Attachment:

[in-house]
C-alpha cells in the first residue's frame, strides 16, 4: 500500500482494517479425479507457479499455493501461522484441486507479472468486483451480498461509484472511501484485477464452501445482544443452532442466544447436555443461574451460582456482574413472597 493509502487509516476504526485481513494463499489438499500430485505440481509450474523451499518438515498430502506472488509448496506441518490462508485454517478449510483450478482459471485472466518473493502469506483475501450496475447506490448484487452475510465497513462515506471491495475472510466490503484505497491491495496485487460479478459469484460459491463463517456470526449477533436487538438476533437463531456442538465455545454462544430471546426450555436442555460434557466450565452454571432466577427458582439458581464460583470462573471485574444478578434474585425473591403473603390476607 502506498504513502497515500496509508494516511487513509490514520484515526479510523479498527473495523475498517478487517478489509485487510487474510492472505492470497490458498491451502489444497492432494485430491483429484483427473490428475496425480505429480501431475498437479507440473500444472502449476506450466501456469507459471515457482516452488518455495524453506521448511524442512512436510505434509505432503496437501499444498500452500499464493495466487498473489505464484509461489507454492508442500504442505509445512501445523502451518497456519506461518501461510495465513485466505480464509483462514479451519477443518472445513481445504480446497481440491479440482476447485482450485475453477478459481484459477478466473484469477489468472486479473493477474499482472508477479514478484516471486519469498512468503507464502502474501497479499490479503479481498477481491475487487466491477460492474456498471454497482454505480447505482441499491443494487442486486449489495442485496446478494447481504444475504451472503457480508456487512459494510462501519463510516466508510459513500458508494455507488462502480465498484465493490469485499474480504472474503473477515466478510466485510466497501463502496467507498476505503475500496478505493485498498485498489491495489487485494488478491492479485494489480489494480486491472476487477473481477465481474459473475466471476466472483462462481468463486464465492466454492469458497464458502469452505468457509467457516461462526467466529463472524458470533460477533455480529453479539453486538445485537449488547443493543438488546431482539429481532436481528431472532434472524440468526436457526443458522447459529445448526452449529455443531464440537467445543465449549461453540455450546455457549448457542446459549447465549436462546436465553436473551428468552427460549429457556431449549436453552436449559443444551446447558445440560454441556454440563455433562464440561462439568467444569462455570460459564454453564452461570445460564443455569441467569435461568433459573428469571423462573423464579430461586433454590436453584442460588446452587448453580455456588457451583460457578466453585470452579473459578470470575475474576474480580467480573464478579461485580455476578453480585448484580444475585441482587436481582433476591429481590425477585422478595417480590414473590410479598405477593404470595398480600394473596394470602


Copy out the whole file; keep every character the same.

[in-house]
C-alpha cells in the first residue's frame, strides 16, 4: 500500500482494517479425479507457479499455493501461522484441486507479472468486483451480498461509484472511501484485477464452501445482544443452532442466544447436555443461574451460582456482574413472597 493509502487509516476504526485481513494463499489438499500430485505440481509450474523451499518438515498430502506472488509448496506441518490462508485454517478449510483450478482459471485472466518473493502469506483475501450496475447506490448484487452475510465497513462515506471491495475472510466490503484505497491491495496485487460479478459469484460459491463463517456470526449477533436487538438476533437463531456442538465455545454462544430471546426450555436442555460434557466450565452454571432466577427458582439458581464460583470462573471485574444478578434474585425473591403473603390476607 502506498504513502497515500496509508494516511487513509490514520484515526479510523479498527473495523475498517478487517478489509485487510487474510492472505492470497490458498491451502489444497492432494485430491483429484483427473490428475496425480505429480501431475498437479507440473500444472502449476506450466501456469507459471515457482516452488518455495524453506521448511524442512512436510505434509505432503496437501499444498500452500499464493495466487498473489505464484509461489507454492508442500504442505509445512501445523502451518497456519506461518501461510495465513485466505480464509483462514479451519477443518472445513481445504480446497481440491479440482476447485482450485475453477478459481484459477478466473484469477489468472486479473493477474499482472508477479514478484516471486519469498512468503507464502502474501497479499490479503479481498477481491475487487466491477460492474456498471454497482454505480447505482441499491443494487442486486449489495442485496446478494447481504444475504451472503457480508456487512459494510462501519463510516466508510459513500458508494455507488462502480465498484465493490469485499474480504472474503473477515466478510466485510466497501463502496467507498476505503475500496478505493485498498485498489491495489487485494488478491492479485494489480489494480486491472476487477473481477465481474459473475466471476466472483462462481468463486464465492466454492469458497464458502469452505468457509467457516461462526467466529463472524458470533460477533455480529453479539453486538445485537449488547443493543438488546431482539429481532436481528431472532434472524440468526436457526443458522447459529445448526452449529455443531464440537467445543465449549461453540455450546455457549448457542446459549447465549436462546436465553436473551428468552427460549429457556431449549436453552436449559443444551446447558445440560454441556454440563455433562464440561462439568467444569462455570460459564454453564452461570445460564443455569441467569435461568433459573428469571423462573423464579430461586433454590436453584442460588446452587448453580455456588457451583460457578466453585470452579473459578470470575475474576474480580467480573464478579461485580455476578453480585448484580444475585441482587436481582433476591429481590425477585422478595417480590414473590410479598405477593404470595398480600394473596394470602